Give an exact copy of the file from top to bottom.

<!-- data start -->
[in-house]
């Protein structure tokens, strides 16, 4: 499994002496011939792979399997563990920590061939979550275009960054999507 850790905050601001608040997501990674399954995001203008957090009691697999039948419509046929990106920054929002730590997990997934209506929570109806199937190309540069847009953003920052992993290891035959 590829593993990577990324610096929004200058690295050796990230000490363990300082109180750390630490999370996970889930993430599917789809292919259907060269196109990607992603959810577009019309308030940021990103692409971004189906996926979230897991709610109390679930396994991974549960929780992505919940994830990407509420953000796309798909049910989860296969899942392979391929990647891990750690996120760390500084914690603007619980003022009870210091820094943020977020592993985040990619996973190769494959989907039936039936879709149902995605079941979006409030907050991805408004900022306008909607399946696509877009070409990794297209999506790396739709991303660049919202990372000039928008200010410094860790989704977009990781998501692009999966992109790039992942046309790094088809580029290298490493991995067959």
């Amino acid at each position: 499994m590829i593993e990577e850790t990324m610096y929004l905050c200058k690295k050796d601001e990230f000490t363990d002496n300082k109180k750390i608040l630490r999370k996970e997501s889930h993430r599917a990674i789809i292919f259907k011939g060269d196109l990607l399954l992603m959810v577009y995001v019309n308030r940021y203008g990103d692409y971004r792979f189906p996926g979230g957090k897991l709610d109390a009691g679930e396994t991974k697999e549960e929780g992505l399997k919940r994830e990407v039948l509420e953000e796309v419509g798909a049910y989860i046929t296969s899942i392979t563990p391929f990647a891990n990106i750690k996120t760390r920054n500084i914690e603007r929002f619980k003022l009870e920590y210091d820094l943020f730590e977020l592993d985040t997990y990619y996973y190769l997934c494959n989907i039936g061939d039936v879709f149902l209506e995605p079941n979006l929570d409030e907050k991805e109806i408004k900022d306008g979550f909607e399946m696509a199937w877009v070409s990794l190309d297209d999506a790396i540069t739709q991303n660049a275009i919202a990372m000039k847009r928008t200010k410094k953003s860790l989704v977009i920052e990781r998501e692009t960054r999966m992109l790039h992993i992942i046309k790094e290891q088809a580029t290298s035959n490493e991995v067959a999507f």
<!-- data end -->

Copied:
[in-house]
């Protein structure tokens, strides 16, 4: 499994002496011939792979399997563990920590061939979550275009960054999507 850790905050601001608040997501990674399954995001203008957090009691697999039948419509046929990106920054929002730590997990997934209506929570109806199937190309540069847009953003920052992993290891035959 590829593993990577990324610096929004200058690295050796990230000490363990300082109180750390630490999370996970889930993430599917789809292919259907060269196109990607992603959810577009019309308030940021990103692409971004189906996926979230897991709610109390679930396994991974549960929780992505919940994830990407509420953000796309798909049910989860296969899942392979391929990647891990750690996120760390500084914690603007619980003022009870210091820094943020977020592993985040990619996973190769494959989907039936039936879709149902995605079941979006409030907050991805408004900022306008909607399946696509877009070409990794297209999506790396739709991303660049919202990372000039928008200010410094860790989704977009990781998501692009999966992109790039992942046309790094088809580029290298490493991995067959």
């Amino acid at each position: 499994m590829i593993e990577e850790t990324m610096y929004l905050c200058k690295k050796d601001e990230f000490t363990d002496n300082k109180k750390i608040l630490r999370k996970e997501s889930h993430r599917a990674i789809i292919f259907k011939g060269d196109l990607l399954l992603m959810v577009y995001v019309n308030r940021y203008g990103d692409y971004r792979f189906p996926g979230g957090k897991l709610d109390a009691g679930e396994t991974k697999e549960e929780g992505l399997k919940r994830e990407v039948l509420e953000e796309v419509g798909a049910y989860i046929t296969s899942i392979t563990p391929f990647a891990n990106i750690k996120t760390r920054n500084i914690e603007r929002f619980k003022l009870e920590y210091d820094l943020f730590e977020l592993d985040t997990y990619y996973y190769l997934c494959n989907i039936g061939d039936v879709f149902l209506e995605p079941n979006l929570d409030e907050k991805e109806i408004k900022d306008g979550f909607e399946m696509a199937w877009v070409s990794l190309d297209d999506a790396i540069t739709q991303n660049a275009i919202a990372m000039k847009r928008t200010k410094k953003s860790l989704v977009i920052e990781r998501e692009t960054r999966m992109l790039h992993i992942i046309k790094e290891q088809a580029t290298s035959n490493e991995v067959a999507f």